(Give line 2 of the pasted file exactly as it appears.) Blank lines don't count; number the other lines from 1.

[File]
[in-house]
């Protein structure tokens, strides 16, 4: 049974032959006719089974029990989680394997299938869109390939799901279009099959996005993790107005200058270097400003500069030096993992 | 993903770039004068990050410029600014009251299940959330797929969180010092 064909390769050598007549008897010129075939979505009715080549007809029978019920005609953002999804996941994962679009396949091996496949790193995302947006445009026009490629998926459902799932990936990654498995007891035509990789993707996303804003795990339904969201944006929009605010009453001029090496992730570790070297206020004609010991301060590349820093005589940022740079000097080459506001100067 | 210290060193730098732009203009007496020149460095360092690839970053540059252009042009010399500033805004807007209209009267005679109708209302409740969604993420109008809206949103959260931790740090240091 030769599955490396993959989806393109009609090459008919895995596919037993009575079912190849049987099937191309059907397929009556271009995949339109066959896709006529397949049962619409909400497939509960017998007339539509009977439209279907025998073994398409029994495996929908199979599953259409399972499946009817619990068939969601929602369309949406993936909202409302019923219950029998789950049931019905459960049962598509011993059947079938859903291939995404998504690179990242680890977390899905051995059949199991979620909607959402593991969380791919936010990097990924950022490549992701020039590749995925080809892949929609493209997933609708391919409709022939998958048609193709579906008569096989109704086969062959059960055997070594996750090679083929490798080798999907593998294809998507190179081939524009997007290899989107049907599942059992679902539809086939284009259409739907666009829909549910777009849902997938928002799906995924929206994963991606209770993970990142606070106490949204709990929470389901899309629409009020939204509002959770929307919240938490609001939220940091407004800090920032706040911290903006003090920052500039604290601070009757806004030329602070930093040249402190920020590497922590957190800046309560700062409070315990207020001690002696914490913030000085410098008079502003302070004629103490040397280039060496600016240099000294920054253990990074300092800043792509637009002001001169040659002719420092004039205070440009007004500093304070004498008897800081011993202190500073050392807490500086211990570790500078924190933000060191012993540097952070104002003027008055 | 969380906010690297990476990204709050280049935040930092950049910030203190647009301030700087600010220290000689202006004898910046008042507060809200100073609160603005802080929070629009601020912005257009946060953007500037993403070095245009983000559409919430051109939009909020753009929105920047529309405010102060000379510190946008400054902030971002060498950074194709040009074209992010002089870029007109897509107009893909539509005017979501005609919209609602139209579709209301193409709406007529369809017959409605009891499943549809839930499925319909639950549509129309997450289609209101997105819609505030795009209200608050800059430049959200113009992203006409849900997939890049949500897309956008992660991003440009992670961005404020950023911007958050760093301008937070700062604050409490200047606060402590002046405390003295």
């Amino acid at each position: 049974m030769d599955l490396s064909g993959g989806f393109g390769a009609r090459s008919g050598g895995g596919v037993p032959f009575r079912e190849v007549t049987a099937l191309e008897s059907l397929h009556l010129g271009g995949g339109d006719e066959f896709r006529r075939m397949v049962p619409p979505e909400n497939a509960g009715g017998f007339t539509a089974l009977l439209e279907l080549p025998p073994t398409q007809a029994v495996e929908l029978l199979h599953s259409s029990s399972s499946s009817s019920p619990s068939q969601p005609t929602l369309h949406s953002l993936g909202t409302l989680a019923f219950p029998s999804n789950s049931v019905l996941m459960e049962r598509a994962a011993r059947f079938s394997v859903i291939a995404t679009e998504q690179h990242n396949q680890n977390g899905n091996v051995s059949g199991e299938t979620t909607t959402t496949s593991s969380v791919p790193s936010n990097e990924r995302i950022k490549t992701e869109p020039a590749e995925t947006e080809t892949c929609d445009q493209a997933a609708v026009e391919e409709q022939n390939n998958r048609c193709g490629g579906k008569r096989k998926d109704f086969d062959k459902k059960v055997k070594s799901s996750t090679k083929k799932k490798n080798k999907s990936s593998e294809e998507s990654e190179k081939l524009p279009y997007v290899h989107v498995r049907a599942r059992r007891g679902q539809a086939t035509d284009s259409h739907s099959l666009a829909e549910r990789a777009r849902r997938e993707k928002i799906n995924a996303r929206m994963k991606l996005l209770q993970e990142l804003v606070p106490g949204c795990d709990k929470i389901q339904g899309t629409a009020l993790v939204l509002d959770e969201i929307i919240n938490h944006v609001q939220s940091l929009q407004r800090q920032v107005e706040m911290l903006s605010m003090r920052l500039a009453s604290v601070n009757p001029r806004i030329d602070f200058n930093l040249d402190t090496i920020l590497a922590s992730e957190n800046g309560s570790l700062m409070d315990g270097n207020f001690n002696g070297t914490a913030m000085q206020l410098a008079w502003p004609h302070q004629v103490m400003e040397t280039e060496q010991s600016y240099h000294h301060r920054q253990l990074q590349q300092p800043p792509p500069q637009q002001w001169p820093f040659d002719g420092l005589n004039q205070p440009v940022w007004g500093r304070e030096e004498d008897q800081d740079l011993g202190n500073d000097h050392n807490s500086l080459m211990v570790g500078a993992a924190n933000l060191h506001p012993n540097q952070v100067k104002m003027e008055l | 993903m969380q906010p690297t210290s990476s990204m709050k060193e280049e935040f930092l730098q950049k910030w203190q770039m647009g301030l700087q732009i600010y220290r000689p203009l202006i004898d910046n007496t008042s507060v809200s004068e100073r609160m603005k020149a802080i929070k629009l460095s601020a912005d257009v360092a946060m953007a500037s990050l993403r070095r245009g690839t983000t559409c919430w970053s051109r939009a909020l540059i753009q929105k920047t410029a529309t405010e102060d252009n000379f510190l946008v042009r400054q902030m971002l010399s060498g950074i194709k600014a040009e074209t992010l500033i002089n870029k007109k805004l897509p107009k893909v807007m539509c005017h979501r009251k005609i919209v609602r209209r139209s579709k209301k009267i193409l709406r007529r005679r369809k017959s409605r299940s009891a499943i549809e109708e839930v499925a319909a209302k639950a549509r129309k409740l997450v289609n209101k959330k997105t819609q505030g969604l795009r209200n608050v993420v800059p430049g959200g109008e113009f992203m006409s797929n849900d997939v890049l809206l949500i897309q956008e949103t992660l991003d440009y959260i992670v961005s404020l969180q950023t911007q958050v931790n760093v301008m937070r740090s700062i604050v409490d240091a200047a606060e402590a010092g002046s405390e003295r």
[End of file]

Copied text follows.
């Protein structure tokens, strides 16, 4: 049974032959006719089974029990989680394997299938869109390939799901279009099959996005993790107005200058270097400003500069030096993992 | 993903770039004068990050410029600014009251299940959330797929969180010092 064909390769050598007549008897010129075939979505009715080549007809029978019920005609953002999804996941994962679009396949091996496949790193995302947006445009026009490629998926459902799932990936990654498995007891035509990789993707996303804003795990339904969201944006929009605010009453001029090496992730570790070297206020004609010991301060590349820093005589940022740079000097080459506001100067 | 210290060193730098732009203009007496020149460095360092690839970053540059252009042009010399500033805004807007209209009267005679109708209302409740969604993420109008809206949103959260931790740090240091 030769599955490396993959989806393109009609090459008919895995596919037993009575079912190849049987099937191309059907397929009556271009995949339109066959896709006529397949049962619409909400497939509960017998007339539509009977439209279907025998073994398409029994495996929908199979599953259409399972499946009817619990068939969601929602369309949406993936909202409302019923219950029998789950049931019905459960049962598509011993059947079938859903291939995404998504690179990242680890977390899905051995059949199991979620909607959402593991969380791919936010990097990924950022490549992701020039590749995925080809892949929609493209997933609708391919409709022939998958048609193709579906008569096989109704086969062959059960055997070594996750090679083929490798080798999907593998294809998507190179081939524009997007290899989107049907599942059992679902539809086939284009259409739907666009829909549910777009849902997938928002799906995924929206994963991606209770993970990142606070106490949204709990929470389901899309629409009020939204509002959770929307919240938490609001939220940091407004800090920032706040911290903006003090920052500039604290601070009757806004030329602070930093040249402190920020590497922590957190800046309560700062409070315990207020001690002696914490913030000085410098008079502003302070004629103490040397280039060496600016240099000294920054253990990074300092800043792509637009002001001169040659002719420092004039205070440009007004500093304070004498008897800081011993202190500073050392807490500086211990570790500078924190933000060191012993540097952070104002003027008055 | 969380906010690297990476990204709050280049935040930092950049910030203190647009301030700087600010220290000689202006004898910046008042507060809200100073609160603005802080929070629009601020912005257009946060953007500037993403070095245009983000559409919430051109939009909020753009929105920047529309405010102060000379510190946008400054902030971002060498950074194709040009074209992010002089870029007109897509107009893909539509005017979501005609919209609602139209579709209301193409709406007529369809017959409605009891499943549809839930499925319909639950549509129309997450289609209101997105819609505030795009209200608050800059430049959200113009992203006409849900997939890049949500897309956008992660991003440009992670961005404020950023911007958050760093301008937070700062604050409490200047606060402590002046405390003295």